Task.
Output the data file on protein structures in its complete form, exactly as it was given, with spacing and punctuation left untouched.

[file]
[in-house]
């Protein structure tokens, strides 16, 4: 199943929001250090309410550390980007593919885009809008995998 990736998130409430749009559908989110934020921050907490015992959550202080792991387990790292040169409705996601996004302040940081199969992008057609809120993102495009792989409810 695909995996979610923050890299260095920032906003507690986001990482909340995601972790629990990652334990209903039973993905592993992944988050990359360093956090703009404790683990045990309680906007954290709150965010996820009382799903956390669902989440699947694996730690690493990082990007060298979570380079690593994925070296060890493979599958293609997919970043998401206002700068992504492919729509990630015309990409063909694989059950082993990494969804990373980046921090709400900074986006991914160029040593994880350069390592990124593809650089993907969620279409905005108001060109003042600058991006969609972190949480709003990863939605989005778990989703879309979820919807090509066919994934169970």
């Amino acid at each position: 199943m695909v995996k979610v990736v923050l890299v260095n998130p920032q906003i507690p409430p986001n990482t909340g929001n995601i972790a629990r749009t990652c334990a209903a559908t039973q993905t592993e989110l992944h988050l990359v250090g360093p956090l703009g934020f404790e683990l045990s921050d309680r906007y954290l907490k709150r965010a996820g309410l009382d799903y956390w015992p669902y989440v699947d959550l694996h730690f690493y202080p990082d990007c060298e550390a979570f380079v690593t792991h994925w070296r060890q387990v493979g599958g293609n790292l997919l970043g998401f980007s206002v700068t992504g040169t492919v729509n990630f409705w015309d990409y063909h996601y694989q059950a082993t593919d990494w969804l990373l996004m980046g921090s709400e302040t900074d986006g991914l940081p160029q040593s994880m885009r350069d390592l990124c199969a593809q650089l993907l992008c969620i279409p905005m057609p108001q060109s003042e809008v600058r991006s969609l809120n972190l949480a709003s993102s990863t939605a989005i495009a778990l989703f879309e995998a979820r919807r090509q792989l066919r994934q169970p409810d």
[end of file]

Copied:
[in-house]
């Protein structure tokens, strides 16, 4: 199943929001250090309410550390980007593919885009809008995998 990736998130409430749009559908989110934020921050907490015992959550202080792991387990790292040169409705996601996004302040940081199969992008057609809120993102495009792989409810 695909995996979610923050890299260095920032906003507690986001990482909340995601972790629990990652334990209903039973993905592993992944988050990359360093956090703009404790683990045990309680906007954290709150965010996820009382799903956390669902989440699947694996730690690493990082990007060298979570380079690593994925070296060890493979599958293609997919970043998401206002700068992504492919729509990630015309990409063909694989059950082993990494969804990373980046921090709400900074986006991914160029040593994880350069390592990124593809650089993907969620279409905005108001060109003042600058991006969609972190949480709003990863939605989005778990989703879309979820919807090509066919994934169970």
């Amino acid at each position: 199943m695909v995996k979610v990736v923050l890299v260095n998130p920032q906003i507690p409430p986001n990482t909340g929001n995601i972790a629990r749009t990652c334990a209903a559908t039973q993905t592993e989110l992944h988050l990359v250090g360093p956090l703009g934020f404790e683990l045990s921050d309680r906007y954290l907490k709150r965010a996820g309410l009382d799903y956390w015992p669902y989440v699947d959550l694996h730690f690493y202080p990082d990007c060298e550390a979570f380079v690593t792991h994925w070296r060890q387990v493979g599958g293609n790292l997919l970043g998401f980007s206002v700068t992504g040169t492919v729509n990630f409705w015309d990409y063909h996601y694989q059950a082993t593919d990494w969804l990373l996004m980046g921090s709400e302040t900074d986006g991914l940081p160029q040593s994880m885009r350069d390592l990124c199969a593809q650089l993907l992008c969620i279409p905005m057609p108001q060109s003042e809008v600058r991006s969609l809120n972190l949480a709003s993102s990863t939605a989005i495009a778990l989703f879309e995998a979820r919807r090509q792989l066919r994934q169970p409810d």